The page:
“Marched up a hill—
When, with a splitting headache, she toiled home through the heat, she said to herself: “He ought to have been frank, and told me the woman was Mrs. Dale; I wouldn’t have minded, for I know such a person couldn’t have interested him. She had no figure, and she looked stupid. He couldn’t have said she had ‘brains’! That girl in the car was impertinent.”
The heat and the wind—and remorse—gave Eleanor such a prolonged headache that Maurice, in real anxiety and without consulting her—wrote to Mrs. Houghton that “Nelly was awfully used up by the hot weather,” and might he bring her to Green Hill now, instead of later? Her prompt and friendly telegram, “Come at once,” made him tell his wife that he was going to pack her off to the mountains, quick!
She began to say no, she couldn’t manage it; “I—I can’t leave Bingo” (she was hunting for an excuse not to leave Maurice), “Bingo is so miserable if I am out of his sight.”
“You can take him,—old Rover’s gone to heaven. Think you can start to-morrow?” He sat down beside her and took her hand in his warm young paw; the pity of her made him frown—pity, and an intolerable annoyance at himself! She, a woman twice his age, had married him, when, of course, she ought to have told him not to be a little fool; “...wiped my nose and sent me home!” he thought, with cynical humor. But, all the same, she loved him. And he had played her a damned cheap trick!—which was hidden safely away in the two-family house on Ash Street. “Hidden.” What a detestable word! It flashed into Maurice’s mind that if, that night among the stars, he had made a clean breast of it all to Eleanor, he wouldn’t now be going through this business of hiding things—and covering them up by innumerable, squalid little falsenesses. “There would have been a bust-up, and she might have left me. But that would have been the end of it!” he thought; he would have been free from what he had once compared to a dead hen tied around a dog’s neck—the clinging corruption of a lie! The Truth would have made him free. Aloud, he said, “Star,”—she caught her breath at the old lovely word—“I’ll go to Green Hill with you, and take care of you for a few days. I’m sure I can fix it up at the office.”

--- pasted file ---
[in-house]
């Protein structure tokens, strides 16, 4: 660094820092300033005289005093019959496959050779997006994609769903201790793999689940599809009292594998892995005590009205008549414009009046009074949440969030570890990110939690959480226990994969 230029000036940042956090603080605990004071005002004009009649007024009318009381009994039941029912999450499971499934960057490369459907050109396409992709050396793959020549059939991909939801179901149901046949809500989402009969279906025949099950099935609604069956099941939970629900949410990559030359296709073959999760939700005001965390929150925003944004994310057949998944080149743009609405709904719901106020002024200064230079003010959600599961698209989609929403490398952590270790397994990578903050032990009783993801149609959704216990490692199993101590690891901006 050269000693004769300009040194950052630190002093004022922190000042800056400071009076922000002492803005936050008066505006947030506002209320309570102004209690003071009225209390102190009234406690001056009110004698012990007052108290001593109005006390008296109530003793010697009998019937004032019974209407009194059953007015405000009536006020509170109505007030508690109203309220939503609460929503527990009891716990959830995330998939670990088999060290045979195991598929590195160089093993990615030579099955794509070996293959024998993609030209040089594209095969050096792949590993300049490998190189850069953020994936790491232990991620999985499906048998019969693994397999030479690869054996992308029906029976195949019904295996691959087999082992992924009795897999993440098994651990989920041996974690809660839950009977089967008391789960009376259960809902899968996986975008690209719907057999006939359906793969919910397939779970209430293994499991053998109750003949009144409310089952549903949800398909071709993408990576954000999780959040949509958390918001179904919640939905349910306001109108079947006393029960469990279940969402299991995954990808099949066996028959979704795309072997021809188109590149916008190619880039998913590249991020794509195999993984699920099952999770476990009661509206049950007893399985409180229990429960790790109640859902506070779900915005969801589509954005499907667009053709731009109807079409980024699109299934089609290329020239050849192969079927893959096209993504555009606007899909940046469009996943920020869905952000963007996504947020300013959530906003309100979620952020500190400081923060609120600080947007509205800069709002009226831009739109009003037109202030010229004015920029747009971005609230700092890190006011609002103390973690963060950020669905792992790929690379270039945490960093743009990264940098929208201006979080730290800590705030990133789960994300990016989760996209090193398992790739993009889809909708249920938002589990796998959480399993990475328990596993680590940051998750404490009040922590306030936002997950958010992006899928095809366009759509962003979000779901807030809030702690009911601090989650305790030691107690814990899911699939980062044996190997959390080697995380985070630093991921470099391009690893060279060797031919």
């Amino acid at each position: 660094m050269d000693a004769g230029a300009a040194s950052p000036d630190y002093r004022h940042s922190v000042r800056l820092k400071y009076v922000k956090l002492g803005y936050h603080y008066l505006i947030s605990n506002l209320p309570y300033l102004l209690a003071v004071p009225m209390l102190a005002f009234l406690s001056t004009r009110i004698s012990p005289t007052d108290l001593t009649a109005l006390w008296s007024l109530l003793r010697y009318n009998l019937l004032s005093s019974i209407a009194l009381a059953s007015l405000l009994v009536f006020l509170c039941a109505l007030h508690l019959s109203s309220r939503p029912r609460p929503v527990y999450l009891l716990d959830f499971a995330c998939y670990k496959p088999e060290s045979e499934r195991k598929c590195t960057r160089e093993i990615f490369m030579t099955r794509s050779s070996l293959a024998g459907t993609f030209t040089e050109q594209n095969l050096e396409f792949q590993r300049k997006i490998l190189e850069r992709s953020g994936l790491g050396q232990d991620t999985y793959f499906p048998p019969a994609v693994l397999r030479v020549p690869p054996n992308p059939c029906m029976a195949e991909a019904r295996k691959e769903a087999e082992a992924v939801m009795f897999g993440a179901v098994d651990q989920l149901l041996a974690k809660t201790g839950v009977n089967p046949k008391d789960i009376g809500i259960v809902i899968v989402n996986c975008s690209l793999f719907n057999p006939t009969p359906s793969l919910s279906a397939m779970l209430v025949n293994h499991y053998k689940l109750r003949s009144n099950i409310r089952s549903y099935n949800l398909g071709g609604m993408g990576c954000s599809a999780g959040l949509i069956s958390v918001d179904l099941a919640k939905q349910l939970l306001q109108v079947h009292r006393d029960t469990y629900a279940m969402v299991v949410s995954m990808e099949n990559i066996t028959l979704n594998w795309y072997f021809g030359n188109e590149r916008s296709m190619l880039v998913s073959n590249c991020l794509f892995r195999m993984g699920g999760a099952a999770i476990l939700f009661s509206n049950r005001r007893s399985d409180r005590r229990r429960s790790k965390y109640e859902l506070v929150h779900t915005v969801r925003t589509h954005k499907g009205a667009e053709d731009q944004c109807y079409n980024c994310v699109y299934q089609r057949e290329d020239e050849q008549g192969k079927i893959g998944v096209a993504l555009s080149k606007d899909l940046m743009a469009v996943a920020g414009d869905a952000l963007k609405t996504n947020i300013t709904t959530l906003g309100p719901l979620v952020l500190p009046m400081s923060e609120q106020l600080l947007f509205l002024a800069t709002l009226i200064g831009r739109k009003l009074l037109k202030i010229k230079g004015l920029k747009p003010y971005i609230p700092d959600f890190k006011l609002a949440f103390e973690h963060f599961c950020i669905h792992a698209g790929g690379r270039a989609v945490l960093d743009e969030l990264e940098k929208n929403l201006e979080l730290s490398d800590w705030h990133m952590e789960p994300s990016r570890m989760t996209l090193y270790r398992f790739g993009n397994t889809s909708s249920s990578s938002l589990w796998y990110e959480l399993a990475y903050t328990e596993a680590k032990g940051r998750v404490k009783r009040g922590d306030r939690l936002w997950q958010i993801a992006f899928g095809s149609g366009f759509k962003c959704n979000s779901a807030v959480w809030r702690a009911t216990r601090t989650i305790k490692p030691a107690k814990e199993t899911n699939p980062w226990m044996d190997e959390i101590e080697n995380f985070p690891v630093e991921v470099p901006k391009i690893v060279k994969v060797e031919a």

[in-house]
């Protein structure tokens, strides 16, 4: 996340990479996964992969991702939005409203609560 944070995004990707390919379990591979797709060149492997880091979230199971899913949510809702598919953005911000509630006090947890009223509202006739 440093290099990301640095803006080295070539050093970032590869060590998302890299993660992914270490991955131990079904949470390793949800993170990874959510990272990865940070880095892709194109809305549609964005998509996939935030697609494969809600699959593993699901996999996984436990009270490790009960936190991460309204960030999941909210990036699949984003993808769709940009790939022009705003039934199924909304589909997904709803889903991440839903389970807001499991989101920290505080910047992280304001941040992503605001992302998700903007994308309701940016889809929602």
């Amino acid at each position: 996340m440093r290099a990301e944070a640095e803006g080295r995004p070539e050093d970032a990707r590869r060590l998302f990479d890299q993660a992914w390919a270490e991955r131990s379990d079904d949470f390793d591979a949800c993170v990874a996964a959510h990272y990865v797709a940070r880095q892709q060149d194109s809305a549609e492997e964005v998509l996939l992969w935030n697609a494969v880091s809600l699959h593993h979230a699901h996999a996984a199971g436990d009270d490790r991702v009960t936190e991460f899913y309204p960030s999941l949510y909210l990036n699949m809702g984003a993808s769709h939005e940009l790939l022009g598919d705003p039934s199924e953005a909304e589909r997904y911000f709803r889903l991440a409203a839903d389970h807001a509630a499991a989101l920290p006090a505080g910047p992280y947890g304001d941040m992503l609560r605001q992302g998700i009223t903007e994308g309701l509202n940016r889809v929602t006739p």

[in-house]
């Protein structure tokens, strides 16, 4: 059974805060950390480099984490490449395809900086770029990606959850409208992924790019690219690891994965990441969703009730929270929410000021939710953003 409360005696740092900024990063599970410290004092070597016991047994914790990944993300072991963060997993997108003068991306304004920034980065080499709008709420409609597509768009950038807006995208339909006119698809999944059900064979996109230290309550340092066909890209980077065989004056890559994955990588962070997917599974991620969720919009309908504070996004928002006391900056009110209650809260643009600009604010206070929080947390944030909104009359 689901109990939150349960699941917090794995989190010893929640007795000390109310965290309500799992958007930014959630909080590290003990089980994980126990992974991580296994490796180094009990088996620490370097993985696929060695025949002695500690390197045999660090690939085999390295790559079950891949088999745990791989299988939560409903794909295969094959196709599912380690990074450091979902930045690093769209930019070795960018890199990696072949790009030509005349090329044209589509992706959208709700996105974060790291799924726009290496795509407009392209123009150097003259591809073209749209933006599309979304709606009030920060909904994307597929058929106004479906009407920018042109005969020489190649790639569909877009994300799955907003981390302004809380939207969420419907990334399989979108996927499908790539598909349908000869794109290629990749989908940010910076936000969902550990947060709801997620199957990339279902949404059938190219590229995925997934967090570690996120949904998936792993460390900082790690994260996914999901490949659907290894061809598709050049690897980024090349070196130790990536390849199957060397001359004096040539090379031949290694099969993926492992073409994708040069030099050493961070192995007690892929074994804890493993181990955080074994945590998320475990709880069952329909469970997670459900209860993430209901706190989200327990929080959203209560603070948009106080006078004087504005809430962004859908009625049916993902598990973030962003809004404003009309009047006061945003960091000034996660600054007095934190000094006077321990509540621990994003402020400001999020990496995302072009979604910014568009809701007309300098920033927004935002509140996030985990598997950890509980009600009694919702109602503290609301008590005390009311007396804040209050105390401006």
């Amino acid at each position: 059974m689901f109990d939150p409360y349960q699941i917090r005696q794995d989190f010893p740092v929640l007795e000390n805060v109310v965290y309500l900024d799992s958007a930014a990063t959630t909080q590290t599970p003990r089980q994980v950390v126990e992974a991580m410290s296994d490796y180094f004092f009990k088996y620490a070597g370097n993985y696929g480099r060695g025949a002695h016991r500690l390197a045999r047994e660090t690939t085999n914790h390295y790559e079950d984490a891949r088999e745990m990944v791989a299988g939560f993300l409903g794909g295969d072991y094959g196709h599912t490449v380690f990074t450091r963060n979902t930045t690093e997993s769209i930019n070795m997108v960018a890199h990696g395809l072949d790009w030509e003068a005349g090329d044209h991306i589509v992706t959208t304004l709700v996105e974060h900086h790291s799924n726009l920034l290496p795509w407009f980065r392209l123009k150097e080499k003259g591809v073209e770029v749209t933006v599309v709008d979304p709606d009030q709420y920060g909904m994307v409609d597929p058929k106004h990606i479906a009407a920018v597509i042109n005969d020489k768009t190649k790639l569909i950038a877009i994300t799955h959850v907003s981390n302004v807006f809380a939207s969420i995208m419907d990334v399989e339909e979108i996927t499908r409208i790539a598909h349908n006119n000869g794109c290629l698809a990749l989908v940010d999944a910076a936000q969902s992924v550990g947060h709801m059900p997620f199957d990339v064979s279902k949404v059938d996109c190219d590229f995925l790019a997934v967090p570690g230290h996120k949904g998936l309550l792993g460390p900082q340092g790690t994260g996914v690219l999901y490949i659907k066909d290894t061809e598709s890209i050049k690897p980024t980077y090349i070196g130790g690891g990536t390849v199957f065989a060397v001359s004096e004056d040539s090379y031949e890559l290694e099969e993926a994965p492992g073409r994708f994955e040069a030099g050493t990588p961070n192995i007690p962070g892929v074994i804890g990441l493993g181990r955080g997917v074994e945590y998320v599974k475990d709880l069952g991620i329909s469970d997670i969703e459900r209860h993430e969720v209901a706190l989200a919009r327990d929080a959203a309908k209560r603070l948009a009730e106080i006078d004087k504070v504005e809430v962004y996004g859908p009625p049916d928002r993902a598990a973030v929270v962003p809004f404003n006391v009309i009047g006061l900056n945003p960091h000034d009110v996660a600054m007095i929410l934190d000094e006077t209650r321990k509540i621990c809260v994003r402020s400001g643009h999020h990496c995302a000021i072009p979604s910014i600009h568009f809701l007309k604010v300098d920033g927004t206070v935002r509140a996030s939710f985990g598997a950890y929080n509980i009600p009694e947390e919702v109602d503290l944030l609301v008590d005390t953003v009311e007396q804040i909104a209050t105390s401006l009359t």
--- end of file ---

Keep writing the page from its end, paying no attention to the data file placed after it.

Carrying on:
The tears leaped to her eyes. “Oh, Maurice!” she said; “I haven’t been nice to you. I’m afraid I’m—rather temperamental. I—I get to fancying things. One day last week I—had horrid thoughts about you.”
“About me?” he said, laughing; “well, no doubt I deserved ’em!”
“No!” she said, passionately; “no—you didn’t! I know you didn’t. But I—” With the melody of that old name in her ears, her thoughts were too shameful to be confessed. She wouldn’t tell him how she had wronged him in her mind; she would just say: “Don’t keep things from me, darling! Be frank with me, Maurice. And—” she stopped and tried to laugh, but her mournful eyes dredged his to find an indorsement of her own certainties—“and tell me you don’t love anybody else?”